Following the original Lonely Planet
For decades, travellers worldwide have been carrying the all-encompassing 'traveller's bible' that is a Lonely Planet guidebook in their backpacks. They take them overseas and even into their own backyards for up-to-date information and advice on the best places to sleep, eat and visit.
Yet Brian Thacker has done things more than a little differently to the rest of the pack. He borrowed the original 1975 South-East Asia on a Shoestring from Lonely Planet founder Tony Wheeler and used it as his only guidebook.
Forget what's trendy along the Banana Pancake Trail now, Thacker wanted to find out what was still left and who was still around - minus the bell-bottoms.
And what an adventure he had. He broke bread with a gang of ravenous rats, swam with a goat-eating crocodile and got hopelessly lost while traipsing through Portuguese Timor, Indonesia, Malaysia, Thailand, Laos, Burma and Singapore.
Thacker followed in the footsteps of Tony and Maureen Wheeler for his latest travel narrative Tell Them to Get Lost. Thacker, who's visited 77 countries, is the author of six other travel books, which include tales about being a tour leader around Europe and couch surfing around the world.
The idea for Tell Them to Get Lost came when he and Tony Wheeler were at a book signing. After discovering that no one had used the 1975 guidebook to travel with decades after it was written, Thacker asked to borrow the original. A month later the pair met up and Wheeler regaled Thacker with memories of the regions he'd visited and people he'd met.
During Thacker's trip, for which he did no planning, he became hopelessly lost on a number of occasions. In Dili, in East Timor, the maps in the old guidebook didn't have street names and the places that were listed no longer existed, Thacker said.
"I was disorientated or lost, you could say, quite often; there's lots of walking around in circles," he laughs.
Over the 12-week adventure Thacker became obsessed with tracking down guesthouses and restaurants that were listed in that first shoestring book.
When he was in Ubud in Bali he met a little old lady that, 35 years on, was still cooking in the same tiny kitchen she had been using when the Wheelers visited.
"There were so many real buzz moments when finding a hotel or a restaurant that was still there; it was great," Thacker says.
He also met a man in Jakarta who had been told he was crazy by locals because he'd opened the first hostel in the area. Yet now there are about 40 guesthouses and restaurants in the same street, Thacker says.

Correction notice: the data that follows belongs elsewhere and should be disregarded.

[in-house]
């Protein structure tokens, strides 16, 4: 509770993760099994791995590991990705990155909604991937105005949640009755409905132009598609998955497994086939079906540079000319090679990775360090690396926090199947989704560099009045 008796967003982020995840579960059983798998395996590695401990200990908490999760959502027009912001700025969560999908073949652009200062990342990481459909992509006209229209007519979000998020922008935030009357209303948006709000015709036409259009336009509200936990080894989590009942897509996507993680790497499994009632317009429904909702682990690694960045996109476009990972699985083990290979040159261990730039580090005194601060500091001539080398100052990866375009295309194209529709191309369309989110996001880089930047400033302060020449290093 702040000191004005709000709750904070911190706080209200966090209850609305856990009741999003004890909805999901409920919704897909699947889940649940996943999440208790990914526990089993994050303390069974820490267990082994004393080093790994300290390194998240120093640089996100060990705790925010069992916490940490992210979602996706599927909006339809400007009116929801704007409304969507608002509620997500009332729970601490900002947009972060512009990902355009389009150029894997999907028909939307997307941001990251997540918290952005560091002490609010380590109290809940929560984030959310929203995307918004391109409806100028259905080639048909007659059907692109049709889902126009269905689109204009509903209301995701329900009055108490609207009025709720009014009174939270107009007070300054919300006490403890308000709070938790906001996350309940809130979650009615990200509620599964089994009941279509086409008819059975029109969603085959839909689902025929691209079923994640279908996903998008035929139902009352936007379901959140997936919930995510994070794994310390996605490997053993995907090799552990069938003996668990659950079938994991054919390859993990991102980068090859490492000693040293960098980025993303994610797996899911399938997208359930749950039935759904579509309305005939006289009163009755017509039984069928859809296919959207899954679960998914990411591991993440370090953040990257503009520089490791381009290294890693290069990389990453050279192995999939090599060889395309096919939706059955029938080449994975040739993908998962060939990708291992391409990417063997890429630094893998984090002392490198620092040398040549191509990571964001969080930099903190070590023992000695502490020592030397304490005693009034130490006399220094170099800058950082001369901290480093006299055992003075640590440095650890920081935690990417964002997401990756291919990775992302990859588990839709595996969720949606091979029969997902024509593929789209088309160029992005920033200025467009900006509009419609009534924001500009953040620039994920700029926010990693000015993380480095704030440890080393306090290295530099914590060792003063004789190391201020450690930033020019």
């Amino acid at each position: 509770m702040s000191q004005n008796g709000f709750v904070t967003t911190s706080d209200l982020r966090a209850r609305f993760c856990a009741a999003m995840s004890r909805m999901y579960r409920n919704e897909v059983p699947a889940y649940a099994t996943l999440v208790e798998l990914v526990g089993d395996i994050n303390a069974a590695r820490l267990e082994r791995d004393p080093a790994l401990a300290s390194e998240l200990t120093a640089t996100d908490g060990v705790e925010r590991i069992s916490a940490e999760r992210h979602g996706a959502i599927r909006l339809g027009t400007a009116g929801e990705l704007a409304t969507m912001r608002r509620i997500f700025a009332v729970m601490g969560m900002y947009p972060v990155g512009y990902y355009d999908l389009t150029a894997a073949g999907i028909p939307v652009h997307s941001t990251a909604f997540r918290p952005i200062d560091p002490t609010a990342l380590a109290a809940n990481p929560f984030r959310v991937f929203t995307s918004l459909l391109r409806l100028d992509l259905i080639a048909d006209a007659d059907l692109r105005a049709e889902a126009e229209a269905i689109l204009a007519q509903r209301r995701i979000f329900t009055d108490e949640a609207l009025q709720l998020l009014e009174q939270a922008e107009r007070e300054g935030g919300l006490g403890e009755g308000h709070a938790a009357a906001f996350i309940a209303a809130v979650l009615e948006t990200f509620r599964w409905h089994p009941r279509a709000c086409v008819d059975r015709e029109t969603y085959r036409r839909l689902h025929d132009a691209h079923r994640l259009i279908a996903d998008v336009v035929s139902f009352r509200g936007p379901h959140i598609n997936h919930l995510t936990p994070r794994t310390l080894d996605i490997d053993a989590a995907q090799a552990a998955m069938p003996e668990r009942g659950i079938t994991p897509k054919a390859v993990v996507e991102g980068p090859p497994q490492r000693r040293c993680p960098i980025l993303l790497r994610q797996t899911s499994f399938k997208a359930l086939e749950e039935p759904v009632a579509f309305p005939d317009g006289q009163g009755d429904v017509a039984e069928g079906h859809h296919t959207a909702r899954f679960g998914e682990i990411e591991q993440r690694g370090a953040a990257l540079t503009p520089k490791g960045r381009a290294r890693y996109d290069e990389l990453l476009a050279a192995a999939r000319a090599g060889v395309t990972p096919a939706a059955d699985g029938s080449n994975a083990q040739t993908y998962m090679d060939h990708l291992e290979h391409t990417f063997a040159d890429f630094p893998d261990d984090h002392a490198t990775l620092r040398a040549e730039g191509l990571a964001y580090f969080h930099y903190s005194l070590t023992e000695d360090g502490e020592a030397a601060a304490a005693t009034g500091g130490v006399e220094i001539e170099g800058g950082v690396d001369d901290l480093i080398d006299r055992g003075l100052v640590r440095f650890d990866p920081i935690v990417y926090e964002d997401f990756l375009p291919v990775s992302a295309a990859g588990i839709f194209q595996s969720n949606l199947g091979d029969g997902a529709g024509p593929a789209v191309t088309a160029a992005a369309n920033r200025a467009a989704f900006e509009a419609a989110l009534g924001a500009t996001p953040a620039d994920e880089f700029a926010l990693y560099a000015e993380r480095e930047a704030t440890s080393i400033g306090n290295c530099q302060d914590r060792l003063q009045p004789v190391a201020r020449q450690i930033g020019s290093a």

"It's the backpacking street of Jakarta."
One of the great things about the trip for Thacker was meeting people and hearing about their lives.
"It was just really interesting to see how their lives had changed in that time."
Backpacker trends also became obvious as Thacker made his way across South-East Asia while thumbing through the guidebook. There were places he came across, like Koh Samui in Thailand, that only had one sentence written about them in the old guidebook, but in the current edition have several pages, and vice versa.
Because Thacker was following a book that was 35 years old, many of the guesthouses that were still standing were decrepit, however he wasn't deterred, no matter how seedy they were.
"I'm sort of a backpacker traveller anyway," he says. "I remember I read this great quote once: 'A bed's a bed, the magic is outside'.
"I'd rather spend the money on a great meal or doing some great experience."
Even so, Thacker admits some of the hotels were dodgy and he'd spend the least amount of time in the rooms as possible. Every now and then he also likes to stay somewhere relatively nice - that is, a hotel with a hot shower and clean sheets.
In Phuket, Thailand, he stayed in a five-star hotel because it was listed in the 1975 guidebook. He says some of the accommodation was a surprise, like the Majestic Hotel in Malacca, Malaysia, which was a $2-a-night old crumbling place in 1975 but was now part of the Small Luxury Hotels of the World chain.
Most of the time however, Thacker slept on beds with sheets so stained he would cover them in clothes. But he insisted on following the Wheelers every step of the way.
After all, "Lonely Planet is the travel bible".